Robert M. Gates
The incumbent United States Secretary of Defense is Dr. Robert M. Gates, who took office on December 18, 2006, as the 22nd Secretary of Defense.  Originally appointed by George W. Bush, he was reappointed by Barack Obama. In January 2010, it was announced that he committed to the President to stay at least another year. 
In April 2009, Gates announced there would be significant realignments in the upcoming Defense budget. He emphasized unmanned aerial vehicles and other systems for intelligence, surveillance and reconnaissance, as well as increasing the United States Special Operations Command funding. Several high-technology systems would be frozen, cut, or cancelled, including stopping production of the F-22 fighter, and a complete review of the Army's Future Combat Systems. Not unexpectedly, he ordered funds transferred from the prototype Zumwalt-class destroyers to the proven Burke-class, and ordered more Littoral Combat Ships and Joint High Speed Vessels. Production would also stop on the Air Force C-17 Globemaster III transport, and a second Airborne Laser aircraft would not be built.
Prior government experience
Secretary Gates served as Director of Central Intelligence from 1991 until 1993. Secretary Gates is the only career officer in CIA's history to rise from entry-level employee to Director. He served as Deputy Director of Central Intelligence from 1986 until 1989 and as Assistant to the President and Deputy National Security Adviser at the White House from January 20, 1989, until November 6, 1991, for President George H.W. Bush.
Secretary Gates joined the Central Intelligence Agency in 1966 and spent nearly 27 years as an intelligence professional, serving six presidents. During that period, he spent nearly nine years at the National Security Council, The White House, serving four presidents of both political parties.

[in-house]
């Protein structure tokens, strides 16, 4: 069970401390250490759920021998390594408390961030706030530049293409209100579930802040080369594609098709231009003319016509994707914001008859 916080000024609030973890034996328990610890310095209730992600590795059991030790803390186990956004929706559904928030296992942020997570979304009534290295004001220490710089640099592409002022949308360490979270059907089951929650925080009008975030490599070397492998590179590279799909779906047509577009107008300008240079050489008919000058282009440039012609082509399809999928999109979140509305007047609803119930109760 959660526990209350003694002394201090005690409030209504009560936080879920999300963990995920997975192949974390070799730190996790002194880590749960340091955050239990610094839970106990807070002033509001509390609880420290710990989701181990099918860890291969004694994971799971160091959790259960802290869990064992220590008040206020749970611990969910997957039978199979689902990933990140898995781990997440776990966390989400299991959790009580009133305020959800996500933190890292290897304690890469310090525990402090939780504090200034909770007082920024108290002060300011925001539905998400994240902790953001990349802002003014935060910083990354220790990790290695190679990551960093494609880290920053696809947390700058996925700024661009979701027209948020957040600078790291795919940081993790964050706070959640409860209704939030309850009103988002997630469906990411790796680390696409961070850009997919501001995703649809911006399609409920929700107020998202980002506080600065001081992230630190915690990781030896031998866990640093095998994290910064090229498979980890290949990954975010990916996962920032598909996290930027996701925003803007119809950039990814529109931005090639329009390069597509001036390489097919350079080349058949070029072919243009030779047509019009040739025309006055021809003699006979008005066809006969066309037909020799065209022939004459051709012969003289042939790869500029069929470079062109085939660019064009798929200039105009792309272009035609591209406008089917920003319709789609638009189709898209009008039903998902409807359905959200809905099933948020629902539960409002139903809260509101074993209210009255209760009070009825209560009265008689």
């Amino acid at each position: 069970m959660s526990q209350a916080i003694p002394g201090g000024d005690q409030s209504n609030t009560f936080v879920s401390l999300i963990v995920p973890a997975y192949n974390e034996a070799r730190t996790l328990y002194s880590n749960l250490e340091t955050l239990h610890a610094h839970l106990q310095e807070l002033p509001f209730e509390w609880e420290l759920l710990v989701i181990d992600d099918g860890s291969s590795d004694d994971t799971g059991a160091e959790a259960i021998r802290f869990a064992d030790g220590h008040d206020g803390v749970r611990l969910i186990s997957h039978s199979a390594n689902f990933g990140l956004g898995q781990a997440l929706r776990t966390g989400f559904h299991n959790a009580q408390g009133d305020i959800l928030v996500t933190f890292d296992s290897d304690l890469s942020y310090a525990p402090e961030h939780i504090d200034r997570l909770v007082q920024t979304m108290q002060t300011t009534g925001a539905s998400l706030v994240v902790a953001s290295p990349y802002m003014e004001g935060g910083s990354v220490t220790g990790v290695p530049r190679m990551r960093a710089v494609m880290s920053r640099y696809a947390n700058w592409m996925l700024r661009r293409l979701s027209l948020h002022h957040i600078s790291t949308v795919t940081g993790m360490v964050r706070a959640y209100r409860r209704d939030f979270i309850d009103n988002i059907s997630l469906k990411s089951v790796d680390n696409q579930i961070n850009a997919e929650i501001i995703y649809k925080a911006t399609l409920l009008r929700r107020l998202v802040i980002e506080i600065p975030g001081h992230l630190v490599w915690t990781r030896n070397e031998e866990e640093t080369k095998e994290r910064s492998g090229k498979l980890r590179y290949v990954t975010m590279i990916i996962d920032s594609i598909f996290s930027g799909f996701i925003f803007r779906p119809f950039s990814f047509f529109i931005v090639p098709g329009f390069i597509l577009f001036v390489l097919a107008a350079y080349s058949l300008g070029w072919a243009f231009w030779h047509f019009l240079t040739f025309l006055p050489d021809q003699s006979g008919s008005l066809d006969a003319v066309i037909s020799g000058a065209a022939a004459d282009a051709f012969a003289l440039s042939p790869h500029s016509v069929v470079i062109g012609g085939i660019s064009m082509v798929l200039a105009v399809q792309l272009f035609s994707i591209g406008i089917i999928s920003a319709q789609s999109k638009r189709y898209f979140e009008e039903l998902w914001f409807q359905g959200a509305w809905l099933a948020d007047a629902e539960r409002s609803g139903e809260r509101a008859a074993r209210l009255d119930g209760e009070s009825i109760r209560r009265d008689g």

Until becoming Secretary of Defense, Dr. Gates served as Chairman of the Independent Trustees of The Fidelity Funds, the nation's largest mutual fund company, and on the board of directors of NACCO Industries, Inc., Brinker International, Inc. and Parker Drilling Company, Inc.
In 1967 he was commissioned a second lieutenant in the U.S. Air Force and served for a year as an intelligence officer at Whiteman Air Force Base in Missouri.
Before entering his present post, Secretary Gates was the President of Texas A&M University, the nation's seventh largest university. Prior to assuming the presidency of Texas A&M on August 1, 2002, he served as Interim Dean of the George Bush School of Government and Public Service at Texas A&M from 1999 to 2001. Dr. Gates has also served on the Board of Directors and Executive Committee of the American Council on Education, the Board of Directors of the National Association of State Universities and Land-Grant Colleges, and the National Executive Board of the Boy Scouts of America. He has also been President of the National Eagle Scout Association.
- Bachelor's degree from the College of William and Mary
- Master's degree in history from Indiana University
- Doctorate in Russian and Soviet history from Georgetown University.
Secretary Gates has been awarded the National Security Medal, the Presidential Citizens Medal, has twice received the National Intelligence Distinguished Service Medal, and has three times received CIA's highest award, the Distinguished Intelligence Medal.
He is the author of the memoir, From the Shadows: The Ultimate Insiders Story of Five Presidents and How They Won the Cold War, published in 1996.
Dr. Gates and his wife Becky have two adult children.
- Robert M. Gates, Secretary of Defense, United States Department of Defense
- Barbara Starr and Chris Lawrence (8 January 2010), "Gates to stay as defense chief at least another year", CNN